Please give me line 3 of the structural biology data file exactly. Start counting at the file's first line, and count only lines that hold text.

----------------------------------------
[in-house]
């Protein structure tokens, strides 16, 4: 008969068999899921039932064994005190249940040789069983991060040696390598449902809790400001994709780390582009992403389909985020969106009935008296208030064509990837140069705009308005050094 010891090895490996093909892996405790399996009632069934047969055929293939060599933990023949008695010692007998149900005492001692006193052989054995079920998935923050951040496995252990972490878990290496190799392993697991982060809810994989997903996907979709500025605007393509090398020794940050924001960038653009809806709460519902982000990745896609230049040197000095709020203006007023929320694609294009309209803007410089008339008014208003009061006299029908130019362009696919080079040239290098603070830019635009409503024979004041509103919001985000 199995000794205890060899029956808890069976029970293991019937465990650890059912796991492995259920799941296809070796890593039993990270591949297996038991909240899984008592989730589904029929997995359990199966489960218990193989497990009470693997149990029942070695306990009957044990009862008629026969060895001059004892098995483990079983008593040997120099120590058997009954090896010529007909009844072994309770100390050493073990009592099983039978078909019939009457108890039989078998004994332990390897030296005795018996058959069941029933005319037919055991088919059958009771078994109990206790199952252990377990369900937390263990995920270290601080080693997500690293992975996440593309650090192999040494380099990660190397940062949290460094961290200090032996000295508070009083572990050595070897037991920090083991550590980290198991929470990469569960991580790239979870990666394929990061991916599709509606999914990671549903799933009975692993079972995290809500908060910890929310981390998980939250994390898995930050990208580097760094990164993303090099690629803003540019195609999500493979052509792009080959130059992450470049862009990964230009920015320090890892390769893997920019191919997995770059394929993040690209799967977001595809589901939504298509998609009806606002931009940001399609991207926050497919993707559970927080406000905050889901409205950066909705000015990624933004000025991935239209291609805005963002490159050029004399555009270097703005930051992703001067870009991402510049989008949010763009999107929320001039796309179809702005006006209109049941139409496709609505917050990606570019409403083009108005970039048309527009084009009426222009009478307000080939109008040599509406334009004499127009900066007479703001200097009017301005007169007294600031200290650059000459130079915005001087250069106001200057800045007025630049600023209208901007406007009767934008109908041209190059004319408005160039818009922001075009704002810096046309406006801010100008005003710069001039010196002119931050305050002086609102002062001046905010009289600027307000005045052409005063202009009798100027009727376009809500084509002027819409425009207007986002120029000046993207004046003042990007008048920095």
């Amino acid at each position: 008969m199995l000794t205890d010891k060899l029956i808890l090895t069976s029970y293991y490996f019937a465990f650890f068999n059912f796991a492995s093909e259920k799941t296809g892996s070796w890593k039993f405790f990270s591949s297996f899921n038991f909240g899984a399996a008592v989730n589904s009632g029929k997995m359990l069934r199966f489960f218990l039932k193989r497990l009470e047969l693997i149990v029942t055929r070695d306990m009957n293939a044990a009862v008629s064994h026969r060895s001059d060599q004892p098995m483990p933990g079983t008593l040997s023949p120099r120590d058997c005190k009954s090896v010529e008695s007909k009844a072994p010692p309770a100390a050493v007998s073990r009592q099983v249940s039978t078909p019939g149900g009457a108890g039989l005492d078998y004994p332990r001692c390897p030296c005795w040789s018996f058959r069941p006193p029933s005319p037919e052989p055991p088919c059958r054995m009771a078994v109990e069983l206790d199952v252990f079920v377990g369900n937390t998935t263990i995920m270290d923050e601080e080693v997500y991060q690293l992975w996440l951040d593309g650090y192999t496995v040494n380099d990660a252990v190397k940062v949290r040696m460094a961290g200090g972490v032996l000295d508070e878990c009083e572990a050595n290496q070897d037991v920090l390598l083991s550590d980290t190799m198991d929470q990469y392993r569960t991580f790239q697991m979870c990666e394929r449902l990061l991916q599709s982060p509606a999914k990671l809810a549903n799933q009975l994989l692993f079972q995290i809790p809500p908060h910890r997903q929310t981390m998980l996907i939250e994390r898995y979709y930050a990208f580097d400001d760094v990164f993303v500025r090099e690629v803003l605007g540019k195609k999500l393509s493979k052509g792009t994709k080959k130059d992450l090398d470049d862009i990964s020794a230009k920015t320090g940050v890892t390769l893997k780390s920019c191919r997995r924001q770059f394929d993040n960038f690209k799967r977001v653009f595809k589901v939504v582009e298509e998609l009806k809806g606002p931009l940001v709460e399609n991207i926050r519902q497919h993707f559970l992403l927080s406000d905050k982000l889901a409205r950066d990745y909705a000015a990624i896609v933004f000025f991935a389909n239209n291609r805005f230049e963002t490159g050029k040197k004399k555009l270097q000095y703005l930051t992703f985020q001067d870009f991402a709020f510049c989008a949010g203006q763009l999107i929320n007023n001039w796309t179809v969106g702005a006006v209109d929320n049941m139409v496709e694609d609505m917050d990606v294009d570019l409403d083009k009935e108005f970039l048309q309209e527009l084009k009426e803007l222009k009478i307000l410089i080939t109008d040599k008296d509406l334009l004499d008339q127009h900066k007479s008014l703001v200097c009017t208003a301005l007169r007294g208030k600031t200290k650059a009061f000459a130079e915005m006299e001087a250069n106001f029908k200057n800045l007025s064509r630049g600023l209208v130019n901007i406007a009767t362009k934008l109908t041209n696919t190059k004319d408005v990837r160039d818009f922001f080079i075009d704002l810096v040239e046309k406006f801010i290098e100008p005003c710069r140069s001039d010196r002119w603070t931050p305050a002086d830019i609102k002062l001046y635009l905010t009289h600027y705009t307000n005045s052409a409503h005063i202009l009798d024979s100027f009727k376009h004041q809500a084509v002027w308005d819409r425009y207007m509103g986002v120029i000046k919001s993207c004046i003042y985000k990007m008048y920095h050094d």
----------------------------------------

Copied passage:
């Amino acid at each position: 008969m199995l000794t205890d010891k060899l029956i808890l090895t069976s029970y293991y490996f019937a465990f650890f068999n059912f796991a492995s093909e259920k799941t296809g892996s070796w890593k039993f405790f990270s591949s297996f899921n038991f909240g899984a399996a008592v989730n589904s009632g029929k997995m359990l069934r199966f489960f218990l039932k193989r497990l009470e047969l693997i149990v029942t055929r070695d306990m009957n293939a044990a009862v008629s064994h026969r060895s001059d060599q004892p098995m483990p933990g079983t008593l040997s023949p120099r120590d058997c005190k009954s090896v010529e008695s007909k009844a072994p010692p309770a100390a050493v007998s073990r009592q099983v249940s039978t078909p019939g149900g009457a108890g039989l005492d078998y004994p332990r001692c390897p030296c005795w040789s018996f058959r069941p006193p029933s005319p037919e052989p055991p088919c059958r054995m009771a078994v109990e069983l206790d199952v252990f079920v377990g369900n937390t998935t263990i995920m270290d923050e601080e080693v997500y991060q690293l992975w996440l951040d593309g650090y192999t496995v040494n380099d990660a252990v190397k940062v949290r040696m460094a961290g200090g972490v032996l000295d508070e878990c009083e572990a050595n290496q070897d037991v920090l390598l083991s550590d980290t190799m198991d929470q990469y392993r569960t991580f790239q697991m979870c990666e394929r449902l990061l991916q599709s982060p509606a999914k990671l809810a549903n799933q009975l994989l692993f079972q995290i809790p809500p908060h910890r997903q929310t981390m998980l996907i939250e994390r898995y979709y930050a990208f580097d400001d760094v990164f993303v500025r090099e690629v803003l605007g540019k195609k999500l393509s493979k052509g792009t994709k080959k130059d992450l090398d470049d862009i990964s020794a230009k920015t320090g940050v890892t390769l893997k780390s920019c191919r997995r924001q770059f394929d993040n960038f690209k799967r977001v653009f595809k589901v939504v582009e298509e998609l009806k809806g606002p931009l940001v709460e399609n991207i926050r519902q497919h993707f559970l992403l927080s406000d905050k982000l889901a409205r950066d990745y909705a000015a990624i896609v933004f000025f991935a389909n239209n291609r805005f230049e963002t490159g050029k040197k004399k555009l270097q000095y703005l930051t992703f985020q001067d870009f991402a709020f510049c989008a949010g203006q763009l999107i929320n007023n001039w796309t179809v969106g702005a006006v209109d929320n049941m139409v496709e694609d609505m917050d990606v294009d570019l409403d083009k009935e108005f970039l048309q309209e527009l084009k009426e803007l222009k009478i307000l410089i080939t109008d040599k008296d509406l334009l004499d008339q127009h900066k007479s008014l703001v200097c009017t208003a301005l007169r007294g208030k600031t200290k650059a009061f000459a130079e915005m006299e001087a250069n106001f029908k200057n800045l007025s064509r630049g600023l209208v130019n901007i406007a009767t362009k934008l109908t041209n696919t190059k004319d408005v990837r160039d818009f922001f080079i075009d704002l810096v040239e046309k406006f801010i290098e100008p005003c710069r140069s001039d010196r002119w603070t931050p305050a002086d830019i609102k002062l001046y635009l905010t009289h600027y705009t307000n005045s052409a409503h005063i202009l009798d024979s100027f009727k376009h004041q809500a084509v002027w308005d819409r425009y207007m509103g986002v120029i000046k919001s993207c004046i003042y985000k990007m008048y920095h050094d």